Protect your iPhone from the clutches of the FBI by switching to longer passcodes

The on-going tussle between the FBI and Apple on the San Bernardino case has raised many concerns, most of which come from security experts. The FBI wants Apple to build a backdoor in one particular iPhone, but CEO Tim Cook is against it, saying it would compromise all iPhones. Users, though, can protect themselves better simply by switching to larger passcodes, as per The Intercept’s report.

The case of FBI versus Apple in the San Bernardino issue has attracted the attention of people from all over the world. The issue is the FBI requesting Apple to build a backdoor to help them break into the iPhone of one of the killers involved in the mass shooting spree of San Bernardino, which claimed 14 victims. Apple CEO Tim Cook, though, has rejected the FBI’s appeal to do so, saying that if he were to do it, then the backdoor would hand the FBI the ability to break into any iPhone they wish.

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No one knows exactly what methods of encryption are used by iPhones or likewise, what methods are used by the FBI to break into a mobile device. However, what is known is that after failing to guess the correct passcode 5 times, iPhone disables further attempts for one minute. This waiting time increases to 5 and then 15 minutes later, till 10 unsuccessful attempts are made.

After that, all the data on the iPhone is erased. This is what the FBI wants Apple to change on the device of the accused. They wish Apple to remove this waiting time as well as the number of unsuccessful attempts allowed on an iPhone. Tim Cook has come out against this openly for he believes that doing such a thing would mean that the backdoor could hypothetically be deployed on any iPhone device later. Many security professionals, as well as Google CEO Sunder Pichai, have come out in support for Tim Cook on his stand on the issue.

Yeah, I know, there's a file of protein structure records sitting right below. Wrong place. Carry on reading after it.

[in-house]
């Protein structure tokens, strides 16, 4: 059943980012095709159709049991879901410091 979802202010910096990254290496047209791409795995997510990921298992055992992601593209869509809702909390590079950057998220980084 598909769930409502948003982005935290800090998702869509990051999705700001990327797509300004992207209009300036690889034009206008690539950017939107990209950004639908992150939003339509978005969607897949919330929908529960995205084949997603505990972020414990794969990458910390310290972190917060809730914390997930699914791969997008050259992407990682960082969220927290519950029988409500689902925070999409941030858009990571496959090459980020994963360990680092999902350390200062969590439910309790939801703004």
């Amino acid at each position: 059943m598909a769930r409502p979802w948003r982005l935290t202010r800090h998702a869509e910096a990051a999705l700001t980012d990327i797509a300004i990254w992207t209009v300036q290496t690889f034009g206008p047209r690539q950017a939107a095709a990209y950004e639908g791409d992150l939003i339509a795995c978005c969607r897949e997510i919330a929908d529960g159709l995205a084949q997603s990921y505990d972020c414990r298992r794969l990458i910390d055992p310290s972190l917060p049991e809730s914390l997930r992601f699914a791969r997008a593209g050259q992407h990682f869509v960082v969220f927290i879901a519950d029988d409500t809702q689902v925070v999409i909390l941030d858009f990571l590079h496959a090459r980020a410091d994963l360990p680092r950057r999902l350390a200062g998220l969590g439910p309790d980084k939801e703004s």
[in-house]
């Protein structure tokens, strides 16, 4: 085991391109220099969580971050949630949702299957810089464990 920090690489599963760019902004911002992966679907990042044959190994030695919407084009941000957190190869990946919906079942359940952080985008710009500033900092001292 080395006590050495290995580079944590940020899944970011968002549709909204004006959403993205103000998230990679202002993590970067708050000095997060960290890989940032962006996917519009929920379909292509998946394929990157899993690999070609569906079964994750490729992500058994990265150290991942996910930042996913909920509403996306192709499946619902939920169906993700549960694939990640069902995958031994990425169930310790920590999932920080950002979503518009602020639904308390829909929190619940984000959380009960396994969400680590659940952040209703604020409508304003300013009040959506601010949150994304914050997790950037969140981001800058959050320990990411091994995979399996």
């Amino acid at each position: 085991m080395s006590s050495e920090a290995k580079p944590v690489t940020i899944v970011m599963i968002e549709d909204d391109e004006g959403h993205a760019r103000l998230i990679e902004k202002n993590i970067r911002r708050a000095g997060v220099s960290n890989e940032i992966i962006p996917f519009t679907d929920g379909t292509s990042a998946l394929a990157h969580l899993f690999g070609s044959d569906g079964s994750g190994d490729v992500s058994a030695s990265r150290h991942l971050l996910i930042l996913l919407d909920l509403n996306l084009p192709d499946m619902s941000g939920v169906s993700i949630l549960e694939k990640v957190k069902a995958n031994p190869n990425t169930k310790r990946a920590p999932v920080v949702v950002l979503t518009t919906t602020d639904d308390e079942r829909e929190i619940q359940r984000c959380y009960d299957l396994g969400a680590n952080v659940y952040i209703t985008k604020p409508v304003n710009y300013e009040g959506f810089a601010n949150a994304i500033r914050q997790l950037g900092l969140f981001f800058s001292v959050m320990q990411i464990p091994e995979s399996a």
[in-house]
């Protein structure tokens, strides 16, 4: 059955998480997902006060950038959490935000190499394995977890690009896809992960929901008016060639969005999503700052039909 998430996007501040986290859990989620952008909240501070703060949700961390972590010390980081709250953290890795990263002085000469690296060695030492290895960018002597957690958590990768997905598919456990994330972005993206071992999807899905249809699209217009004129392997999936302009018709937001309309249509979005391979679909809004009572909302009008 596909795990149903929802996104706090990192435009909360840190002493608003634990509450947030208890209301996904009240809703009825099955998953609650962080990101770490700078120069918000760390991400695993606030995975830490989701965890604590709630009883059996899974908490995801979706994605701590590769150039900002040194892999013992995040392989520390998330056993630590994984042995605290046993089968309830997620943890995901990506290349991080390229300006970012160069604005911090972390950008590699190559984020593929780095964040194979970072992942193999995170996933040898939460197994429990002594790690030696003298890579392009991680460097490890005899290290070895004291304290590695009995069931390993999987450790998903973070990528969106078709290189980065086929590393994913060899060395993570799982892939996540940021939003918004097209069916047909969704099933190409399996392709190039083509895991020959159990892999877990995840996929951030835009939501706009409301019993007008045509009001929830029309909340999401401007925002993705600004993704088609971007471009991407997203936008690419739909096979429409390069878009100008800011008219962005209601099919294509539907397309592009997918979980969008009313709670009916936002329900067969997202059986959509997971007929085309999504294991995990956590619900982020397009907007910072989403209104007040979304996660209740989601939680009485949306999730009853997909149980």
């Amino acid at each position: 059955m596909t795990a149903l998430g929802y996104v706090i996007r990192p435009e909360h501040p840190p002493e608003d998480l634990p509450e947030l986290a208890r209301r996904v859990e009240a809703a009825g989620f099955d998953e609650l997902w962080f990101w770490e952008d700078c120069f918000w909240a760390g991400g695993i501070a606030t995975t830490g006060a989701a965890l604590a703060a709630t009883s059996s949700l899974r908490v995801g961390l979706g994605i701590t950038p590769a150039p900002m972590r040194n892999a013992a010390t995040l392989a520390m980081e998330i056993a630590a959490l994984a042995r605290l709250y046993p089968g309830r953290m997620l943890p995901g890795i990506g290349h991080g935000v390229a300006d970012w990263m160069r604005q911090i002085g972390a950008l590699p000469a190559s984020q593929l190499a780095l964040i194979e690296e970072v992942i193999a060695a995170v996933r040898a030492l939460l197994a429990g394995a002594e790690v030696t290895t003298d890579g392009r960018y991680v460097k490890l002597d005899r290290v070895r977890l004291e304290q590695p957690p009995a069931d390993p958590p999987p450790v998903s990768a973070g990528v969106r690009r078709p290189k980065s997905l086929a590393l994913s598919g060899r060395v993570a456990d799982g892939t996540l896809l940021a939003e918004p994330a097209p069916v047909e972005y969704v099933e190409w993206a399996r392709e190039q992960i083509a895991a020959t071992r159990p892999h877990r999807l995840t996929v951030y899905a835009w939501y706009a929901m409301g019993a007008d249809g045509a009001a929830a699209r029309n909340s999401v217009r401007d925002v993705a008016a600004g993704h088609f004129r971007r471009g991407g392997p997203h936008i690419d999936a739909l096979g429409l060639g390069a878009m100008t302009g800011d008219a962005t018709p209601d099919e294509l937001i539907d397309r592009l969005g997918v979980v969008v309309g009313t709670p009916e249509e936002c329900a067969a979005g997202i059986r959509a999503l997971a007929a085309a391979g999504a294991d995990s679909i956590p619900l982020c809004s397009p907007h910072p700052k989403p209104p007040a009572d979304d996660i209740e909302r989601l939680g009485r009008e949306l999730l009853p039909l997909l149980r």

However, if one looks at it from the perspective of a casual iPhone user, a simple method is available to prevent the FBI from getting their way and gain access to your iPhone easily. The FBI, no doubt, will look to enforce some brute force algorithm to guess the correct passcode of the device they want. Brute force algorithms match a code with all possible combinations of numbers.

This means that eventually, all brute force algorithms yield a successful result. However, the viability of using a brute force algorithm lies in how long it takes for it to crack the passcode. This is where the trick lies. If you have a 6 digit passcode of your iPhone, that means that there are 10^6 possible combinations to be tested.

This takes about 24 hours to do, but not even all the combinations need to be tested after a match is found, so an average of 11 hours is required for cracking a usual 6 digit passcode. This is not a small time, but still bearable, considering the value of data obtained thereafter. However, change that passcode from 6 digits to 11 digits, and the time required to get a match would shoot up to 127 years! Surely no one would sit around for that long time.

This is a simple way to prevent the FBI from gaining access to your iPhone’s data should they get their way with Apple. However, there are two things of importance. The first is to use a random 11-digit number as a passcode and not a phone number, birthdate, social security number, etc., for such matches are easier to find. Also, it is important not to use touch IDs, since it is fairly simple for legal authorities to get your thumb or finger impression on your device.

One might think here that why is so much fuss required to lock your phone away from authorities. Well, it is within the rights of legal agents to confiscate your digital devices for hours when you travel internationally. Even local police officers can get a warrant to search your phone within 15 minutes these days. So, it is important to take this preventive measure as soon as possible.

Ali Raza

Ali is a freelance journalist, having 5 years of experience in web journalism and marketing. He contributes to various online publications. With a master degree, now he combines his passions for writing about internet security and technology. When he is not working, he loves traveling and playing games.